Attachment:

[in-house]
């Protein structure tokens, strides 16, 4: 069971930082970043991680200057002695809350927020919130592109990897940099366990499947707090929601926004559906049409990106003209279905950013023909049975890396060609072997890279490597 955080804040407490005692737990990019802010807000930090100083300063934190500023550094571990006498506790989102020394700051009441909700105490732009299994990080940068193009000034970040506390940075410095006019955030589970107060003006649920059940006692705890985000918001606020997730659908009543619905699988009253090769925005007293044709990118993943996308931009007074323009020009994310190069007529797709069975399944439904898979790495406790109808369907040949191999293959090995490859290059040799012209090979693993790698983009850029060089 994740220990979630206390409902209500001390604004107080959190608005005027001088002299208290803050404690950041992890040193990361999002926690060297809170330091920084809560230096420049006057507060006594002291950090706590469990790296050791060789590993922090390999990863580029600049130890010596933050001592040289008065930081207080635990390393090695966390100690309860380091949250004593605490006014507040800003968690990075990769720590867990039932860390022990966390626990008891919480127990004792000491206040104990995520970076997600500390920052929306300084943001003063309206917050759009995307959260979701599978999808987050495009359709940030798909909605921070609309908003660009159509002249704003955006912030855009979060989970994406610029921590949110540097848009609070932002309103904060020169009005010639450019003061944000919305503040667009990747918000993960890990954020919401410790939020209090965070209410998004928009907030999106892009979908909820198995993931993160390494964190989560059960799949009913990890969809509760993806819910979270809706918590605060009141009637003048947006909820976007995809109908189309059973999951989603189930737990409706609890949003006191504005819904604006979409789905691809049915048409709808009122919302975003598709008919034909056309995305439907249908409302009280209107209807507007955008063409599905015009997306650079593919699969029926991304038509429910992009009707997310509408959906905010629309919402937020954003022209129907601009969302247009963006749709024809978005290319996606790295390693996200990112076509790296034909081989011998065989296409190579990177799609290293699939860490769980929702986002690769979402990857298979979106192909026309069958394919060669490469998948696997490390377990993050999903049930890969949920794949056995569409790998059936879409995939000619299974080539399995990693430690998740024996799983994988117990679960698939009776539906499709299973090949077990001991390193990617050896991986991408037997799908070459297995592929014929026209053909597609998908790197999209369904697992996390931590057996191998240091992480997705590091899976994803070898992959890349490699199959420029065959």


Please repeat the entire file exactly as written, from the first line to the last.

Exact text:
[in-house]
């Protein structure tokens, strides 16, 4: 069971930082970043991680200057002695809350927020919130592109990897940099366990499947707090929601926004559906049409990106003209279905950013023909049975890396060609072997890279490597 955080804040407490005692737990990019802010807000930090100083300063934190500023550094571990006498506790989102020394700051009441909700105490732009299994990080940068193009000034970040506390940075410095006019955030589970107060003006649920059940006692705890985000918001606020997730659908009543619905699988009253090769925005007293044709990118993943996308931009007074323009020009994310190069007529797709069975399944439904898979790495406790109808369907040949191999293959090995490859290059040799012209090979693993790698983009850029060089 994740220990979630206390409902209500001390604004107080959190608005005027001088002299208290803050404690950041992890040193990361999002926690060297809170330091920084809560230096420049006057507060006594002291950090706590469990790296050791060789590993922090390999990863580029600049130890010596933050001592040289008065930081207080635990390393090695966390100690309860380091949250004593605490006014507040800003968690990075990769720590867990039932860390022990966390626990008891919480127990004792000491206040104990995520970076997600500390920052929306300084943001003063309206917050759009995307959260979701599978999808987050495009359709940030798909909605921070609309908003660009159509002249704003955006912030855009979060989970994406610029921590949110540097848009609070932002309103904060020169009005010639450019003061944000919305503040667009990747918000993960890990954020919401410790939020209090965070209410998004928009907030999106892009979908909820198995993931993160390494964190989560059960799949009913990890969809509760993806819910979270809706918590605060009141009637003048947006909820976007995809109908189309059973999951989603189930737990409706609890949003006191504005819904604006979409789905691809049915048409709808009122919302975003598709008919034909056309995305439907249908409302009280209107209807507007955008063409599905015009997306650079593919699969029926991304038509429910992009009707997310509408959906905010629309919402937020954003022209129907601009969302247009963006749709024809978005290319996606790295390693996200990112076509790296034909081989011998065989296409190579990177799609290293699939860490769980929702986002690769979402990857298979979106192909026309069958394919060669490469998948696997490390377990993050999903049930890969949920794949056995569409790998059936879409995939000619299974080539399995990693430690998740024996799983994988117990679960698939009776539906499709299973090949077990001991390193990617050896991986991408037997799908070459297995592929014929026209053909597609998908790197999209369904697992996390931590057996191998240091992480997705590091899976994803070898992959890349490699199959420029065959």